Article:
For the second year me and a group of 6 friends travelled to Japan searching for the elusive powder that Europe so often lacks. The previous year was a blast; amazing snow and an alien but very friendly culture so the urge to go again was strong! The main aim of the trip was to ride as much powder as possible, with photography taking a little bit more of a back seat.
Our first stop was in Niseko one of the best know resorts in Japan, very popular with Australians. The mountain is not large compared with European resorts, but it has a good lift system and powder in abundance. Unlike most resorts in Japan off piste skiing/snowboarding is allowed within gated areas which are opened depending on conditions.
Hiking to the peak in Hirafu with Mount Yotei behind
Our hire van that took us around Hokkaido in Northern Japan
Shoki tree drop
Whilst travelling around Cambodia at the end of last year I met Shoki, who it turns out lives close to where we were snowboarding in Sapporo. He came up and met us for a couple days boarding in waist deep powder, he picked the right days.
Snowboarding down from the peak of Harifu before I lost my Go Pro
One of my favourite purchases of the last few years was a GoPro camera, you clip it to your helmet and head down the mountain. I used it a lot on this trip until the mountain reclaimed it from my head into some powder, never to be seen again…
Japanese food shopping is always an experience
Hanzono base station at night
Rusutsu Resort roller coasters in the snow
After about a week in Niseko we were off on a road trip around Nothern Japan to ski some different resorts hoping to find some more Authentic Japanese experiences. First stop was the resort of Rusutsu, a strange resort with a large tower hotel and a roller coaster for the summer time. The roller coaster certainly makes the resort memorable.
Sunset at Rusutsu Resort
The ropeway at Mount Asahidake disapearing into the cloud cover
Our next stop was Mount Asahidake, a more remote location with just one cable car, or ‘ropeway’ as they are called in Japan. There are two cat tracks leading down from the summit and some pretty full on off piste terrain in between. The temperature was -18c, with fierce winds and very low visibility, but the deep powder made for great riding. I would love to go back here with proper trekking equipment and better visibility as we only scratched the surface of what this place had to offer. The mountain definatly wasn’t the steepest I had ever ridden, but there were tons of fun gullies and tree runs to keep things interesting. You did have to keep you eyes open for volcanic vents and other random holes in the snow…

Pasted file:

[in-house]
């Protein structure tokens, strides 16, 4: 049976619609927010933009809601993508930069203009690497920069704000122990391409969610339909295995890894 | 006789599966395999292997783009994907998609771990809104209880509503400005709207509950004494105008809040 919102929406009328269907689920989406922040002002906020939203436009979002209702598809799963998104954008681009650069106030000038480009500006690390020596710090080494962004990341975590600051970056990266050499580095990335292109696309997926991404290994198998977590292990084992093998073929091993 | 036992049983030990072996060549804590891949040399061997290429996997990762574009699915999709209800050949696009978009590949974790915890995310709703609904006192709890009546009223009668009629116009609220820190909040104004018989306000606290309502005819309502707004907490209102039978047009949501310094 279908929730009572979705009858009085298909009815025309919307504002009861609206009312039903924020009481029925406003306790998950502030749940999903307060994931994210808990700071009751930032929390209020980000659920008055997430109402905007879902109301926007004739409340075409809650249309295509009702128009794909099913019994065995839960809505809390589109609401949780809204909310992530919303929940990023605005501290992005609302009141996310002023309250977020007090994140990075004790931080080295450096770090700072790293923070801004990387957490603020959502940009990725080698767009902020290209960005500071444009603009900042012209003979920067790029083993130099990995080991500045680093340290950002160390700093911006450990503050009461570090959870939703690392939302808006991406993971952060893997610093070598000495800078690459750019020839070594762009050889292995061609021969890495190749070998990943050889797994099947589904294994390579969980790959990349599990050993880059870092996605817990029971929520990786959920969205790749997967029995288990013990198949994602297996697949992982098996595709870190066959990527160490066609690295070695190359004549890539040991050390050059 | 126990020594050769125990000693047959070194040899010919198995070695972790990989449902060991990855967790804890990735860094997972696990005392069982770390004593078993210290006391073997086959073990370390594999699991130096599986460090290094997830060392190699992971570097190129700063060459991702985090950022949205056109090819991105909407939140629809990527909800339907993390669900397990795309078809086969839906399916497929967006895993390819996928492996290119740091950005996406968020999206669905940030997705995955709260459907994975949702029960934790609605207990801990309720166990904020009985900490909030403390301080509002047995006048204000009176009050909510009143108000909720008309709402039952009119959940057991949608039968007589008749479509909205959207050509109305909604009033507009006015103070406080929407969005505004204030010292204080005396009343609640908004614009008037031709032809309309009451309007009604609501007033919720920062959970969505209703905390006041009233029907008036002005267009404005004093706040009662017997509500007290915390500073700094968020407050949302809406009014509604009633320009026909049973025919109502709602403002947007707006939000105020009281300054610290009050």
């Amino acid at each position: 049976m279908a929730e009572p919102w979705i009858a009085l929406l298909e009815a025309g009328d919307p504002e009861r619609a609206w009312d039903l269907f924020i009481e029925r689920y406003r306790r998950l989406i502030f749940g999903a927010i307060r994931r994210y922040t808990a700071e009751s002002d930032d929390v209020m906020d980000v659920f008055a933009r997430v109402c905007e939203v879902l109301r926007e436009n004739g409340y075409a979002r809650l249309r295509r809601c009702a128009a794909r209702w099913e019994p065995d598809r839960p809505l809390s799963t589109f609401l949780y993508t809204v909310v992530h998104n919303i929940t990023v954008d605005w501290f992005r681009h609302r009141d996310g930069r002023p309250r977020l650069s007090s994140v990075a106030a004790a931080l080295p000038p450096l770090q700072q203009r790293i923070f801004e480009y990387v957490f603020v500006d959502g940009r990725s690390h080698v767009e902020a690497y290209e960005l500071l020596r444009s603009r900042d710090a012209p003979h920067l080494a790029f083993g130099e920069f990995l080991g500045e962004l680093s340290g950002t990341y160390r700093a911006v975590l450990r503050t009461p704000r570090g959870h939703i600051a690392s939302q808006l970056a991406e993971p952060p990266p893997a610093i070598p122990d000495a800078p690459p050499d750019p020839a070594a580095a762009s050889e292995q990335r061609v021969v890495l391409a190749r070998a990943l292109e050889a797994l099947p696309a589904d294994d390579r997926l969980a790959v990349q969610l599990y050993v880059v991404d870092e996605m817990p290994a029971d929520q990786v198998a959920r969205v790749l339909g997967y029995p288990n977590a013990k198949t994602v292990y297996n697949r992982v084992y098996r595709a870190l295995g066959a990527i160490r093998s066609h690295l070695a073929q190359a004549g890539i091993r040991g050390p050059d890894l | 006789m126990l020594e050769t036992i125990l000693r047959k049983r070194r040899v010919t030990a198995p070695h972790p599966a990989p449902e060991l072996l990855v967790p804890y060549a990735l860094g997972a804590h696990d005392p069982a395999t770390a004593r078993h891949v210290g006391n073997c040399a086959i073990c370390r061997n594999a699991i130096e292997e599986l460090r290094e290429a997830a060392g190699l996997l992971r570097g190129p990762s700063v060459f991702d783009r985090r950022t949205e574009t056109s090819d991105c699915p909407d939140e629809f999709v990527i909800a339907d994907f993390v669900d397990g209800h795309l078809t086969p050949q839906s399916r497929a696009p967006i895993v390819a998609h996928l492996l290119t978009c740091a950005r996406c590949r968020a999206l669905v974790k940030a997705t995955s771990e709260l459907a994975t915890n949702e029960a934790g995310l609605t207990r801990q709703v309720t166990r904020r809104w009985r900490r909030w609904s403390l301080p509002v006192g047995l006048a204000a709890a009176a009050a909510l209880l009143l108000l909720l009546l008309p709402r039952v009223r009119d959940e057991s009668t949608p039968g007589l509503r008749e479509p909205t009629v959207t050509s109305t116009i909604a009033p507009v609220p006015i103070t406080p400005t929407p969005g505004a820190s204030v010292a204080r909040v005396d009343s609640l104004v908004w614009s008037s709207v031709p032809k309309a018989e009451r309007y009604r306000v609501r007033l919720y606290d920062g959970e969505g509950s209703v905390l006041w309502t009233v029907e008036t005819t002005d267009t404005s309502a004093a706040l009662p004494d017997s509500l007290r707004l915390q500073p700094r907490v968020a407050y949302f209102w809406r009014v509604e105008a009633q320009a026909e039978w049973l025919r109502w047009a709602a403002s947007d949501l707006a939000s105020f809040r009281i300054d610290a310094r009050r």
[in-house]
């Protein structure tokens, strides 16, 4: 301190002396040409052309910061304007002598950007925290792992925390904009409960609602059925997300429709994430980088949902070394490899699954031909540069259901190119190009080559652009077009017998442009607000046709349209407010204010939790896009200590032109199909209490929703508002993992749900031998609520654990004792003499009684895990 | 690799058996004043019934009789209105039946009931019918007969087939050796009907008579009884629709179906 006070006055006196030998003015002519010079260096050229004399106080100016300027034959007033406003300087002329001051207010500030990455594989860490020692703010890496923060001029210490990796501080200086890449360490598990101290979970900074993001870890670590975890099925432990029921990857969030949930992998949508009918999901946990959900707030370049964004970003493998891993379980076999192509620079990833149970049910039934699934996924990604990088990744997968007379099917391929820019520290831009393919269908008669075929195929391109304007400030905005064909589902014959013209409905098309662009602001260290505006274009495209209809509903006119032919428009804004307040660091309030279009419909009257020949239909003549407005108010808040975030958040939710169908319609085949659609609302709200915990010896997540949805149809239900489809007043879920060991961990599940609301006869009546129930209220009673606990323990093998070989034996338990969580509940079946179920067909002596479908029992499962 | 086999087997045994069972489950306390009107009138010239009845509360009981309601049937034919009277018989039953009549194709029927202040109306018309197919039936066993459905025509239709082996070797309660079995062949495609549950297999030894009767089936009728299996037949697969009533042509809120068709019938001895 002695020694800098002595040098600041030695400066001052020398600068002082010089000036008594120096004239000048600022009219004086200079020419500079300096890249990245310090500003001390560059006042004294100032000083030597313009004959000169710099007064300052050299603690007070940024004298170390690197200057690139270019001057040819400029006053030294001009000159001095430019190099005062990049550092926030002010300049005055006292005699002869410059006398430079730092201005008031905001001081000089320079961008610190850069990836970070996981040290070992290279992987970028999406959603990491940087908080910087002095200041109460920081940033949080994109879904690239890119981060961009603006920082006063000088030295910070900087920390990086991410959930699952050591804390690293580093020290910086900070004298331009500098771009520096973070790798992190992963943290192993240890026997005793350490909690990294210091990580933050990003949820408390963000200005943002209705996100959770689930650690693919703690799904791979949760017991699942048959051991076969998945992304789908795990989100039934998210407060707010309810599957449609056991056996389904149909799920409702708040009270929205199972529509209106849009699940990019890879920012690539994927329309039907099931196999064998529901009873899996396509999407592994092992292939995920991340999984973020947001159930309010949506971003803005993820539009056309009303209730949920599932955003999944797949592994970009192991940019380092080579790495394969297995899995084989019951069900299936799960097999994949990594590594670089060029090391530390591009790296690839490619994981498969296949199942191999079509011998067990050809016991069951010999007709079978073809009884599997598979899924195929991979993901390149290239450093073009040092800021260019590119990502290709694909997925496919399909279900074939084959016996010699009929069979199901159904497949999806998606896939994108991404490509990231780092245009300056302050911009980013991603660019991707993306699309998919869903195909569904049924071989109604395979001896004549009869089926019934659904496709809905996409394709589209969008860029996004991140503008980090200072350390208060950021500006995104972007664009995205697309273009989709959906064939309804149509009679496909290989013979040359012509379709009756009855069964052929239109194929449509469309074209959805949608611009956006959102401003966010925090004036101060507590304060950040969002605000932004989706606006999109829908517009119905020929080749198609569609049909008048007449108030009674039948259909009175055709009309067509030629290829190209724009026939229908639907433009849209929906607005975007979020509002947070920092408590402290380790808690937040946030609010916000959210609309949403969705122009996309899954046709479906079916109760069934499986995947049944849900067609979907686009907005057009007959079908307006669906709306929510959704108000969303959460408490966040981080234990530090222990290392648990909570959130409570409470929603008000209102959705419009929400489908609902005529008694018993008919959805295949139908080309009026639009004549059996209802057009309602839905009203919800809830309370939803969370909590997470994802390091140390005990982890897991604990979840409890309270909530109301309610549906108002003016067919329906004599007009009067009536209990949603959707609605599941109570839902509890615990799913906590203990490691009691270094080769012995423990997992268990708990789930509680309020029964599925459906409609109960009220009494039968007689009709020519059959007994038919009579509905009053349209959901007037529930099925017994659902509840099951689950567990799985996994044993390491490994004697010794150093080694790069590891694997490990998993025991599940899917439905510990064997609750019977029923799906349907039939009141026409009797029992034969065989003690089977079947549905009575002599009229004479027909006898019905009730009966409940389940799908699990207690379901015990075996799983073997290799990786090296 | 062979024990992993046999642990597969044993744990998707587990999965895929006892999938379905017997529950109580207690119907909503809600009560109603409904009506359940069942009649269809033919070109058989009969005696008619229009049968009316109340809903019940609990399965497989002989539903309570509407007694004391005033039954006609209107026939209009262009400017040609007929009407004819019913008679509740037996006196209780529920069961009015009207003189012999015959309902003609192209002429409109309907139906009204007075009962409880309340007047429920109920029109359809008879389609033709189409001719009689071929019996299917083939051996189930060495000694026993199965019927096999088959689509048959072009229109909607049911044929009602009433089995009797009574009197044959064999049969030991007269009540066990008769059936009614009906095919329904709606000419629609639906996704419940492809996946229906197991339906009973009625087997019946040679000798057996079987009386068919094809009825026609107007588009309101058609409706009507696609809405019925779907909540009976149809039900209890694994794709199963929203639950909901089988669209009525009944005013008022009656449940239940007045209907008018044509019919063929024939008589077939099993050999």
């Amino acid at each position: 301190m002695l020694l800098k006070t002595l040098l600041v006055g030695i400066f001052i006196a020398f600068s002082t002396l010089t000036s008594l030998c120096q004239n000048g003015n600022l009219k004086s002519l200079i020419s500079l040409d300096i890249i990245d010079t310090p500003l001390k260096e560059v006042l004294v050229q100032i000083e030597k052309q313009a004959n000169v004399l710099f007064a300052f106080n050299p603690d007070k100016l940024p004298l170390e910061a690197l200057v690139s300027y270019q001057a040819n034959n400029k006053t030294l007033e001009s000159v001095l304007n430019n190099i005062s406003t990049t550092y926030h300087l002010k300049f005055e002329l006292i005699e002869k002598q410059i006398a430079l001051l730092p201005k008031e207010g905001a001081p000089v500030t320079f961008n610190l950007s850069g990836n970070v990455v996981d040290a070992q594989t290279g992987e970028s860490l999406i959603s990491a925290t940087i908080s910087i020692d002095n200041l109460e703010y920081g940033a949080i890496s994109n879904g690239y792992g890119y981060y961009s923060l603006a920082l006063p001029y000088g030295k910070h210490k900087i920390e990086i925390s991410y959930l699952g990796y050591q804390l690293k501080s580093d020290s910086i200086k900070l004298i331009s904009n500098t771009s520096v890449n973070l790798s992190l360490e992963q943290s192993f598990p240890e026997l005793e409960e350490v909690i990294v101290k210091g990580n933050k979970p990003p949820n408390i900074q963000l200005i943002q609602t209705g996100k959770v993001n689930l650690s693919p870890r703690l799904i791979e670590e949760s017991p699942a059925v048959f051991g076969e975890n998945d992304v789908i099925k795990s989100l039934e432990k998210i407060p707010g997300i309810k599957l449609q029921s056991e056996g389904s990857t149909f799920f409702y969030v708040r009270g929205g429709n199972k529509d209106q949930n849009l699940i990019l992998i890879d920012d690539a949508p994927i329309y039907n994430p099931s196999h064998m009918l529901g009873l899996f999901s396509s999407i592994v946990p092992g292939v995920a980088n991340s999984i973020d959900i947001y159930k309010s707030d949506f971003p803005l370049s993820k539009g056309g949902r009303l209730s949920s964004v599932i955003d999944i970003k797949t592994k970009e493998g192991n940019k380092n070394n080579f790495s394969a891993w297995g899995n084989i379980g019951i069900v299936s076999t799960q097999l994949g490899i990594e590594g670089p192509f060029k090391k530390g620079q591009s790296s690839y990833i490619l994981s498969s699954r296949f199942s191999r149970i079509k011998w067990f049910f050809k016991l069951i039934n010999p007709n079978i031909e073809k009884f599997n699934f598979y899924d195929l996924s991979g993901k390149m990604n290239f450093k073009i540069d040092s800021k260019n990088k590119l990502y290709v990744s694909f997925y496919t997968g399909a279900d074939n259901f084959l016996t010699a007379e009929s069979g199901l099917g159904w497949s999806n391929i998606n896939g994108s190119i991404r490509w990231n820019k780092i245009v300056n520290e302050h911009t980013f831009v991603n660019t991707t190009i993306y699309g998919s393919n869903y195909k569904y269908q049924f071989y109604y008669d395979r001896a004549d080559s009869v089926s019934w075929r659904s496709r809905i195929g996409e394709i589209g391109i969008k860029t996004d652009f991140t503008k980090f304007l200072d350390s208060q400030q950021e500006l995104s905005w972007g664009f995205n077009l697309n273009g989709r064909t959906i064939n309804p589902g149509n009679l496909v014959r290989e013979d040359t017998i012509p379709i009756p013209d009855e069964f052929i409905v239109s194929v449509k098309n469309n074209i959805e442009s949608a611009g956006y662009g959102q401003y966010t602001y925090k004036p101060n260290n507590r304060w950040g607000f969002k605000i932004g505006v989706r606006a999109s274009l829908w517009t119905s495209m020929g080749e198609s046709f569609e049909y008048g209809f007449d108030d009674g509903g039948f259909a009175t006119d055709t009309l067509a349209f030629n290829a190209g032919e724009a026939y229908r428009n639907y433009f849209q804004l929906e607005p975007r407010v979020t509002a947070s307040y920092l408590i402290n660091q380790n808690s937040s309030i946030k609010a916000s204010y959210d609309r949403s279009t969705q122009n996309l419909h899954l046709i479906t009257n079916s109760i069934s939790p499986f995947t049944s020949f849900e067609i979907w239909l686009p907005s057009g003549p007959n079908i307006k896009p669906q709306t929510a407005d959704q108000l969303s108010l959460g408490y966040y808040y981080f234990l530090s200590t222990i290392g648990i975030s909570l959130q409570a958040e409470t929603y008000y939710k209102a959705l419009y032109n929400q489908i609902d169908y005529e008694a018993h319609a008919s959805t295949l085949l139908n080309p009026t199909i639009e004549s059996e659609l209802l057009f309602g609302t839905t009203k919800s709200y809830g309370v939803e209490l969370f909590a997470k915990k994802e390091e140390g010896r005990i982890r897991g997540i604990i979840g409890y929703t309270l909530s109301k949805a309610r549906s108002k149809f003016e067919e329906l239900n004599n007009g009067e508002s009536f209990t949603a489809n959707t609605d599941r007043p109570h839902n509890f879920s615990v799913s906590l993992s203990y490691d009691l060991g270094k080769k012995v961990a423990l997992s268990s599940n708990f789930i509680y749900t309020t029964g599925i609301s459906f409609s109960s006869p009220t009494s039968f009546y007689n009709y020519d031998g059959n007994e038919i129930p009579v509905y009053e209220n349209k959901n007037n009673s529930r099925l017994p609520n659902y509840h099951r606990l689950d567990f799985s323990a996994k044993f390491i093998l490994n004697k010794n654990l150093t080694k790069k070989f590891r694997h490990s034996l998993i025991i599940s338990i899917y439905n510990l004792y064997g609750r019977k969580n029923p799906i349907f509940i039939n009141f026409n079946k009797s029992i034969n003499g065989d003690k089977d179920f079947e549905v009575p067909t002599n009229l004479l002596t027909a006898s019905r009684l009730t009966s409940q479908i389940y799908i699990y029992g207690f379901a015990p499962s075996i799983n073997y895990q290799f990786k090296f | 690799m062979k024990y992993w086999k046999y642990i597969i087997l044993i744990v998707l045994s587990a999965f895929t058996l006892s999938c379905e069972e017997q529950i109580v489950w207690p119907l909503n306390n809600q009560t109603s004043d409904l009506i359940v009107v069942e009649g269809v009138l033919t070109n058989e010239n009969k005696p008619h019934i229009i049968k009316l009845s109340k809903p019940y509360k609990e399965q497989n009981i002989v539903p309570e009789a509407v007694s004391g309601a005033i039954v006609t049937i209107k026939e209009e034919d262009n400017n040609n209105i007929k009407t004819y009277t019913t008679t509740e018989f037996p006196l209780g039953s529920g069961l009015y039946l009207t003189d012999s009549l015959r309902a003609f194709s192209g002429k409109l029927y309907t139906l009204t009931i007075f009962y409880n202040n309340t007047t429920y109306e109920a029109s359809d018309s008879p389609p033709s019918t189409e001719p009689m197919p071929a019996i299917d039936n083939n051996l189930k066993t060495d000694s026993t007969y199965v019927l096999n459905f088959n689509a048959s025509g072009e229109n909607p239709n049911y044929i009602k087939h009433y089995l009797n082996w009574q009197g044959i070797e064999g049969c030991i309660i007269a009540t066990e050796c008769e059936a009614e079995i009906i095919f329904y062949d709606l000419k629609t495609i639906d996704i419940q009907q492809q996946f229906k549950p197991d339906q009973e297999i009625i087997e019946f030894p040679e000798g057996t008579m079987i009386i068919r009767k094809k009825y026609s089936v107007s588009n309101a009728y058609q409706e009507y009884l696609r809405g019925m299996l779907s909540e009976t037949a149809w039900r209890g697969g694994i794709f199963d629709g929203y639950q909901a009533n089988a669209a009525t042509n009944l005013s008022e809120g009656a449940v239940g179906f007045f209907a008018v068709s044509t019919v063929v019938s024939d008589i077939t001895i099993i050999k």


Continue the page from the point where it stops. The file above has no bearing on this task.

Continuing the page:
The hotel we stayed in was very old school Japan, with dated beds and a very traditional atmosphere. The amazing on-site Onsen (natural spring baths) and quirky food made for a memorable experience. The hotel played Western pop songs, but played by bells, giving an eerie horror film feeling to the place.
The trees looked like something out of fairy tale. There were some pretty flat sections, so you really felt you were floating through them
A river on the drive down from Mount Asahidake Ropeway
Whilst driving between resorts we came across this place and had to go in and have a look, it roughly translates ’24 hour, we will buy anything’. It was a mad emporium of everything you could ever want to buy, everything from DVDs, to sex toys, to fishing gear, to guitars and everything else in between. I could of spent hours in this place wondering around its neon aisles.
Our final snowboarding stop was a resort which has 4 massive tower blocks and seemed to be a kind of Japanese Centre Parks, including a huge indoor wave pool. The lift system was pretty extensive here, and not very busy. We had been really hoping for a final big dump of snow before we got there, but it wasn’t to be. Even without snow for a few days there was still powder to be found between the trees higher up.
Corridors leading between towers in Tomamu
Linking the towers were these massive, freezing corridors which felt strangely abandoned, you could often run through them in the depths of the night without seeing another soul.
Room view from the 28th floor of Tomamu tower at sunrise
Waking up to this view from the 28th floor of Tomamu towers at sunrise at sunrise, having forgotten to close the curtains the previous night was one of the most memorable experiences of the trip.
By this point we had been snowboarding and skiing pretty much non-stop for 2 weeks and were all pretty knackered. As we were leaving the resort to drive to the airport for our flight the next day to Tokyo a warning light showed up on the van, so for the next 3 hours we sat awaiting a call from the hire company as to whether we could drive it to Sapporo. Eventually we got the all clear and we made it without problem thankfully.